Things To Know About Earwigs

Things To Know About Earwigs

This Blog is for my oldest daughter who just doesn’t like these critters. 

Spoiler Allert: Your ears are probably safe

Canadians aren’t the only ones enjoying the outdoors in our beautiful summer. So are earwigs. Here are a few things you should know about these creatures.

The Name Translates to Ear Wiggler

There are differing opinions about where the word earwig comes from. Some say the shape of their wings resembles an ear. (My daughter is now more freaked out as she didn’t know they had wings and could fly.) Other say they were thought to crawl into your ear and eat your brain - gross. 

However, different languages have similar translations. In French they are called perce-oreille or ear piercer; in German, ohrwurm - ear worm and in Russian, ukhovertka - ear turner. 

They Prefer Rotting Plants

Bugs can crawl into a human ear, but the earwig would rather eat your decomposing plants than your temporal lobe.

However, this insect isn’t strictly vegetarian. It will also eat smaller bugs to satisfy their appetite. So I think your much larger brain is safe.

They Will Pinch

Earwigs are not venomous and bites are rare; however, their pincers can be used if necessary. According to researchers, a pinch is a defence mechanism. The earwig won’t chase after you, but if you are itching to pick one up - they will pinch- so maybe wear gloves when doing so.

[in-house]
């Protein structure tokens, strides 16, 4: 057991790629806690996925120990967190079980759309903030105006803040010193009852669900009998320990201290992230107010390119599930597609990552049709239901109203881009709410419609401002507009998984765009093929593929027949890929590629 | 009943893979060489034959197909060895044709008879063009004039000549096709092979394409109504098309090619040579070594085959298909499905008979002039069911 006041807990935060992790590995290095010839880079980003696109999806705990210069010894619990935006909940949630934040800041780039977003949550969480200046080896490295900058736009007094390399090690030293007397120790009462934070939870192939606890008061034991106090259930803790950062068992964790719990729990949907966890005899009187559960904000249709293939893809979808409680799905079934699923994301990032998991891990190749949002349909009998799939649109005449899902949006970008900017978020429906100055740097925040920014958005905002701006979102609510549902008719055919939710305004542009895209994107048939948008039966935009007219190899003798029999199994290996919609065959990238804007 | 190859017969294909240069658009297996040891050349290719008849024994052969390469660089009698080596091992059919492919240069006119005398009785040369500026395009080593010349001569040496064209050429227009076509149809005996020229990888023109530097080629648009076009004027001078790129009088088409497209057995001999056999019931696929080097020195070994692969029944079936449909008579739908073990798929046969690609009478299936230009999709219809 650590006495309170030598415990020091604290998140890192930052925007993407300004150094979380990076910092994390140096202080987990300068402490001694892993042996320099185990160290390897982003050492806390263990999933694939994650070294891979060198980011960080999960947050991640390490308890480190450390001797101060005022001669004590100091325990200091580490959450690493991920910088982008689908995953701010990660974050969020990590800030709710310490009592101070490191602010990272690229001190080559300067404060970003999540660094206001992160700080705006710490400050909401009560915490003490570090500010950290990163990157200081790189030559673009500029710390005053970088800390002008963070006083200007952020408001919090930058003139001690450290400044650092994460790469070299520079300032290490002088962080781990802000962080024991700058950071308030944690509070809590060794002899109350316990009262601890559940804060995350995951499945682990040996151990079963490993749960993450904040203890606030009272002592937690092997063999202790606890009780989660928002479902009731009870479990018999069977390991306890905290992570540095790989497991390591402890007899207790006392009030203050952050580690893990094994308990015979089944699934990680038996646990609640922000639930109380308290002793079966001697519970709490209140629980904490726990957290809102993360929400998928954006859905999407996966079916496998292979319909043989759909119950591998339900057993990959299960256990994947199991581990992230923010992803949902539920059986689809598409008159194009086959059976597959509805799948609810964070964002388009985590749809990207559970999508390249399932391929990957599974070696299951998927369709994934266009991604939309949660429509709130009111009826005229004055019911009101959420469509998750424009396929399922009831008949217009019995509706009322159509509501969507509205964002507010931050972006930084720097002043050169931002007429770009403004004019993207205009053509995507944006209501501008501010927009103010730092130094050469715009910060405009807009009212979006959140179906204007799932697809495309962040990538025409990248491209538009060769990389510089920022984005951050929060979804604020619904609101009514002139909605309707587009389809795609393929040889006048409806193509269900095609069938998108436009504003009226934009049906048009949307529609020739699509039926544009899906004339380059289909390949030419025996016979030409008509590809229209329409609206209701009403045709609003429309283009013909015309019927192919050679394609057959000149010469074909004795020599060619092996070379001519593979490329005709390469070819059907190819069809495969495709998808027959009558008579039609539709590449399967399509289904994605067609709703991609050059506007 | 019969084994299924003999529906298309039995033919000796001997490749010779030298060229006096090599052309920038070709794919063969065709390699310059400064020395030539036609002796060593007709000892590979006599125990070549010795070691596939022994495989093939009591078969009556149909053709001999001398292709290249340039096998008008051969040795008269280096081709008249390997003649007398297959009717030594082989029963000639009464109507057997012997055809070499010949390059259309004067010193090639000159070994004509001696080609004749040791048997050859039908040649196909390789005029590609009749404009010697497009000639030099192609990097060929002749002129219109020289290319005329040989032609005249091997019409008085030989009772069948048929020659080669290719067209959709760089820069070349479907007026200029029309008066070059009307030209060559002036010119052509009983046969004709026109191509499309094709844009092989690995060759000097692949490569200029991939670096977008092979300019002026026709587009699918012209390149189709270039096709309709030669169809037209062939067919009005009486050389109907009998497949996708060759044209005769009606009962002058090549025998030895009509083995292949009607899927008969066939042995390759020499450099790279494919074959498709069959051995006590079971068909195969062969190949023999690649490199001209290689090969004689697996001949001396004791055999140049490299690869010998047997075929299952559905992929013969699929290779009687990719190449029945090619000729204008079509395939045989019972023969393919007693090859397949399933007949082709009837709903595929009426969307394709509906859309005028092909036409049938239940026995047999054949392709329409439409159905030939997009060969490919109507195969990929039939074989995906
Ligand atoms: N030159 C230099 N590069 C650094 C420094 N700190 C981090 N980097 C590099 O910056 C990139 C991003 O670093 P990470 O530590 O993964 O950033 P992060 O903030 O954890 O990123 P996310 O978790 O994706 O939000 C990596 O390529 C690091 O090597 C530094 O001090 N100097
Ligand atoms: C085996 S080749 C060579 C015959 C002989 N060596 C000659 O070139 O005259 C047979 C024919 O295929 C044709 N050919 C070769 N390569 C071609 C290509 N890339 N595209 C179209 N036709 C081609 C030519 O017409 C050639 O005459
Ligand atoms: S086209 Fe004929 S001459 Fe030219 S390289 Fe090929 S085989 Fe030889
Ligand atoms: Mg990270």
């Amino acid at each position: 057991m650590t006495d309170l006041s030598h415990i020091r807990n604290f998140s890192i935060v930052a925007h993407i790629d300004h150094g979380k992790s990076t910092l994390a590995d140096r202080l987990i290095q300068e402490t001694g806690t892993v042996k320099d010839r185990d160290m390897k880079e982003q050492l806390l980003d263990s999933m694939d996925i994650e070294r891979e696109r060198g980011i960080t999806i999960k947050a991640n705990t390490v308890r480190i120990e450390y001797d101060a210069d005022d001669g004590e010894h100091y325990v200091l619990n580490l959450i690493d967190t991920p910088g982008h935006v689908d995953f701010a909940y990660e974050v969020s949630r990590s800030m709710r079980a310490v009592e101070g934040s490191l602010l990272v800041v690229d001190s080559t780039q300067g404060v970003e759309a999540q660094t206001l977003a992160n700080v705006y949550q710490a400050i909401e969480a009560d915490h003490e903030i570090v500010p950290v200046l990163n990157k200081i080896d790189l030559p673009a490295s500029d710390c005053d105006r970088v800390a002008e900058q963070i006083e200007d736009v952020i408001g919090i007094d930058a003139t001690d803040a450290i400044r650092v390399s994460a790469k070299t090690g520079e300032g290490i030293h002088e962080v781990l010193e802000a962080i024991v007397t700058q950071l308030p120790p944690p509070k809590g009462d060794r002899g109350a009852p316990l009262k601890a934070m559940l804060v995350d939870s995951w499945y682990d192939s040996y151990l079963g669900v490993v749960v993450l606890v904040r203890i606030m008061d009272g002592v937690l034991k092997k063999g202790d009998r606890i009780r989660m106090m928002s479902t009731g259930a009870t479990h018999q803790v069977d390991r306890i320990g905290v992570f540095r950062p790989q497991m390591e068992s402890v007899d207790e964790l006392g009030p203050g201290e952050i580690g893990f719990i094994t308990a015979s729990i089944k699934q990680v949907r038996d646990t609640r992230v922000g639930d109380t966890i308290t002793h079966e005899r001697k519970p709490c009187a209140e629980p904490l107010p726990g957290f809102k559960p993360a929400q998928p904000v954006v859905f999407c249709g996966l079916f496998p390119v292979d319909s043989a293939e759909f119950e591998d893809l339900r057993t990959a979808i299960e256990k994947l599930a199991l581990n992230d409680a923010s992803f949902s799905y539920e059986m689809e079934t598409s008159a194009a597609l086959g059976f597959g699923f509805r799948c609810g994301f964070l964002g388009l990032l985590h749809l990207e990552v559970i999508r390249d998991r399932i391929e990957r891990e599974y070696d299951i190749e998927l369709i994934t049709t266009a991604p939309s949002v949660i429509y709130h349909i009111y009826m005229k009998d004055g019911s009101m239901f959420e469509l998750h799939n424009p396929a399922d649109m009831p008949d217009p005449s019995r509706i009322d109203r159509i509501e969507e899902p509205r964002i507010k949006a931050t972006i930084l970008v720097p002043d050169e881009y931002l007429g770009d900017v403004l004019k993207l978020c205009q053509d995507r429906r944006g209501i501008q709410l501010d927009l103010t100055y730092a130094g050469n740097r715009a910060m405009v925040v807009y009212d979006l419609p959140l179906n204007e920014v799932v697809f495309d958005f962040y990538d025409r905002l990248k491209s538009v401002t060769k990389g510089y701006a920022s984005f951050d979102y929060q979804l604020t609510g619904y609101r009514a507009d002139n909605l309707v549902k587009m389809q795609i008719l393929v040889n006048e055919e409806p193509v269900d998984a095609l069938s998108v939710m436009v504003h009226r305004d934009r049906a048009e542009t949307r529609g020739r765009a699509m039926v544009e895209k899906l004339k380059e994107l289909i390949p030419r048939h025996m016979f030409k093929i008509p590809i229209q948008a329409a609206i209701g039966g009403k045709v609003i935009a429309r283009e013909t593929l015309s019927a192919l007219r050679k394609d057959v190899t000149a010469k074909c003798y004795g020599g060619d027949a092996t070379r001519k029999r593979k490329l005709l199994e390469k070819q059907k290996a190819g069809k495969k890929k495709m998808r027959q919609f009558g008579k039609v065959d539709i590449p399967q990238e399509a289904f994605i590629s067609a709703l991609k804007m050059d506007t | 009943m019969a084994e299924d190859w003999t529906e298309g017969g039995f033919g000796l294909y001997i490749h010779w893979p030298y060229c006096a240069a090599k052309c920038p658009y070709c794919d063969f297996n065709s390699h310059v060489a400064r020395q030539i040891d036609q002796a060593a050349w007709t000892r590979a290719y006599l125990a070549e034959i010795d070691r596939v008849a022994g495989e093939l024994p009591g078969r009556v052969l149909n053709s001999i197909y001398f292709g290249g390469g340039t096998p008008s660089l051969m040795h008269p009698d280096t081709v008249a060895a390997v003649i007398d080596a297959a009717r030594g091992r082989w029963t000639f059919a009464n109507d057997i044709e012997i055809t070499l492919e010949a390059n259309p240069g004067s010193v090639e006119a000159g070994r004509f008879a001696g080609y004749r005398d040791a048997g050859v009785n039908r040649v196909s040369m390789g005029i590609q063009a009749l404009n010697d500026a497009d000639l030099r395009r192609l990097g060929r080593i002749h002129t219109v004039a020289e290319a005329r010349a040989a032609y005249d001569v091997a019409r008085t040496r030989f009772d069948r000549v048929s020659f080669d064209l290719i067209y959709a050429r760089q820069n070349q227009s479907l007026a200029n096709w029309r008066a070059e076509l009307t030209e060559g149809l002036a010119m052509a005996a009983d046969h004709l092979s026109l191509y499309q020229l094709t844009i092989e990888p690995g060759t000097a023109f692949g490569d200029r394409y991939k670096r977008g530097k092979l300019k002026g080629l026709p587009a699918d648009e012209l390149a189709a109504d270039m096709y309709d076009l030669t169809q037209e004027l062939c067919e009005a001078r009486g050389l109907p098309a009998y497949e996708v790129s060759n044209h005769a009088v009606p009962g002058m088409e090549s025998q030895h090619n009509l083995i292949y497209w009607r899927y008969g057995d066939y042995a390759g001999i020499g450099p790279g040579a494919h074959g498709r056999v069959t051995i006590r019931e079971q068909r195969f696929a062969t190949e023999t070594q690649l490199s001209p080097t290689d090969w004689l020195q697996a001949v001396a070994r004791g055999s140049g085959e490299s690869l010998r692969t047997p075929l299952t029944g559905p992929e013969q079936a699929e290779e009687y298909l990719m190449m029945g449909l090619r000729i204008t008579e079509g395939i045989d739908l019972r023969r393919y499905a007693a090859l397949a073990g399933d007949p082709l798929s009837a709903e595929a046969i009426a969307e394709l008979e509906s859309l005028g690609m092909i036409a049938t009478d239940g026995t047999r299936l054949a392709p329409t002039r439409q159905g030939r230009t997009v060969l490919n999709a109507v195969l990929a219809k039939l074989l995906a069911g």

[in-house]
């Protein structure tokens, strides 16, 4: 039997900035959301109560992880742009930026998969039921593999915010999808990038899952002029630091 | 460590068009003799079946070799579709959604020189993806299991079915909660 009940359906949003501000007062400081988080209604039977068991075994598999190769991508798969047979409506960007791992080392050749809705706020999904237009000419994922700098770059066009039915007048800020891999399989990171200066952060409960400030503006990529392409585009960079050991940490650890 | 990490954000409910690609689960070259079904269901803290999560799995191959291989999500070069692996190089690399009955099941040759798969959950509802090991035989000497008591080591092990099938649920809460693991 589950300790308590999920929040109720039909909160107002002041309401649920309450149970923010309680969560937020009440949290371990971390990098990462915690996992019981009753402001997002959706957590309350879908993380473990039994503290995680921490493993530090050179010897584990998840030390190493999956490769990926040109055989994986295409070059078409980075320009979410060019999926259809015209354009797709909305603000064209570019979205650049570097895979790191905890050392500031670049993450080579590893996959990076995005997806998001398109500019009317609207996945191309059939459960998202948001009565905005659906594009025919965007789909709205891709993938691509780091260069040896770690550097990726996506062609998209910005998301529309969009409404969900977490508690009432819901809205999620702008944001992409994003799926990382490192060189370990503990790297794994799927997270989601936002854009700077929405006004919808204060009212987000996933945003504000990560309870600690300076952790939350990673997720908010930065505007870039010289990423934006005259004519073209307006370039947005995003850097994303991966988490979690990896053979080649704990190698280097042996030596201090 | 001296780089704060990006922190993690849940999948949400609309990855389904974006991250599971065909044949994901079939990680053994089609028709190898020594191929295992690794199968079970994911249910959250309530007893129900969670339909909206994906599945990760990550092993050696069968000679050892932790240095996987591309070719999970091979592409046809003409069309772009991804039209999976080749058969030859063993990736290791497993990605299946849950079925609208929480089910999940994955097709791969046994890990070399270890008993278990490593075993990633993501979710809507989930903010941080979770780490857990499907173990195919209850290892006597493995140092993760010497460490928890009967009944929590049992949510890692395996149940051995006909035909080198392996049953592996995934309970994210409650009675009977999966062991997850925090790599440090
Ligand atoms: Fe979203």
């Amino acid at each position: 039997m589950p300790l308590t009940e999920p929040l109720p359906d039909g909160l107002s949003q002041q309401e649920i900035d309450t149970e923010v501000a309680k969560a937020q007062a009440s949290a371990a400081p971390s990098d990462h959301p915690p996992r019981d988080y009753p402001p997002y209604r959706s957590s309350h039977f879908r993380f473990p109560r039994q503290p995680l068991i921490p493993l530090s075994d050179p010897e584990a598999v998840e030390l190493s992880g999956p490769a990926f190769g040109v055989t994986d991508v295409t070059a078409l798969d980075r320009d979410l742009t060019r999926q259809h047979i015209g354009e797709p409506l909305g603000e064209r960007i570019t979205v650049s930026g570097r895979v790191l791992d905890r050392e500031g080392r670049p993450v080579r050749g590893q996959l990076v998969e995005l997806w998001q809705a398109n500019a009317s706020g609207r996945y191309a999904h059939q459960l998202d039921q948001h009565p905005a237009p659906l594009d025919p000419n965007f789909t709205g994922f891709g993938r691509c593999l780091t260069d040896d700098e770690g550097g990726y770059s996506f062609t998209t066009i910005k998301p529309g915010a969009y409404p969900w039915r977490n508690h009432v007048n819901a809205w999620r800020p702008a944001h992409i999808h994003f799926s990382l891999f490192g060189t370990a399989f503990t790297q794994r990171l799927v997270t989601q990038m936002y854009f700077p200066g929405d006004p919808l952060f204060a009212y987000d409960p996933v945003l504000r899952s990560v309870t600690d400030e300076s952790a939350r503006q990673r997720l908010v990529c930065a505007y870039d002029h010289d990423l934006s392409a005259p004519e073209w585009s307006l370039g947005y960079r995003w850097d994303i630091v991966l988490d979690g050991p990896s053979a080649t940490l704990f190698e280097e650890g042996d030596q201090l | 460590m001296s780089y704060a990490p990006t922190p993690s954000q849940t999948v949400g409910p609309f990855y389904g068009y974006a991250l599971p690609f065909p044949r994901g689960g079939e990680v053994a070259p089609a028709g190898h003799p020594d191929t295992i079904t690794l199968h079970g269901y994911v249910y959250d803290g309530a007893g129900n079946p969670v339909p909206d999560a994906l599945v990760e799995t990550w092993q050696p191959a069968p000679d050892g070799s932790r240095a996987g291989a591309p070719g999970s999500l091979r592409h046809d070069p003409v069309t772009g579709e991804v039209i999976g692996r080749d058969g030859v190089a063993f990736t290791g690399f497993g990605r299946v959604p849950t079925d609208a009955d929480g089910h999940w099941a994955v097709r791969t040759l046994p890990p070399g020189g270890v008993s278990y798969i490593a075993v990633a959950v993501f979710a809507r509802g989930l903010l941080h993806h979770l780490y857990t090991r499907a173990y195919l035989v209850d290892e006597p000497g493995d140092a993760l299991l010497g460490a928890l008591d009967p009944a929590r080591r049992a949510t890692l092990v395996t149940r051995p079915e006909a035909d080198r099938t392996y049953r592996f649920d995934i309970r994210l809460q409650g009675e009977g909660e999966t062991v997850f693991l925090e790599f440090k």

Warmer Weather Means More of Them

Similar to other Canadians who go south in the winter, earwigs can survive the cold but they love the warmth and so do their young. Most emerge as adults in early July, If June is warm, then the survival rate for eggs and the young is higher.

They Have Wings  

Earwigs rarely fly - but the way their wings work is a phenomenon that intrigues scientists around the world. Without any muscle activation, the wings can grow up to 10 times their size and fold back perfectly.

They Love Fish Oil

If you find yourself with a lot of these bugs a way to trap them is with fish oil. Grab a sardine can (or any other oily tinned fish), keep in the oil and fill the rest with dirt. The earwigs will crawl right in.

They Help The Environment

Since earwigs feed on decaying plant material, they help dispose of it. What’s more, they will also keep your garden clear of slug eggs, aphids and other smaller pests.


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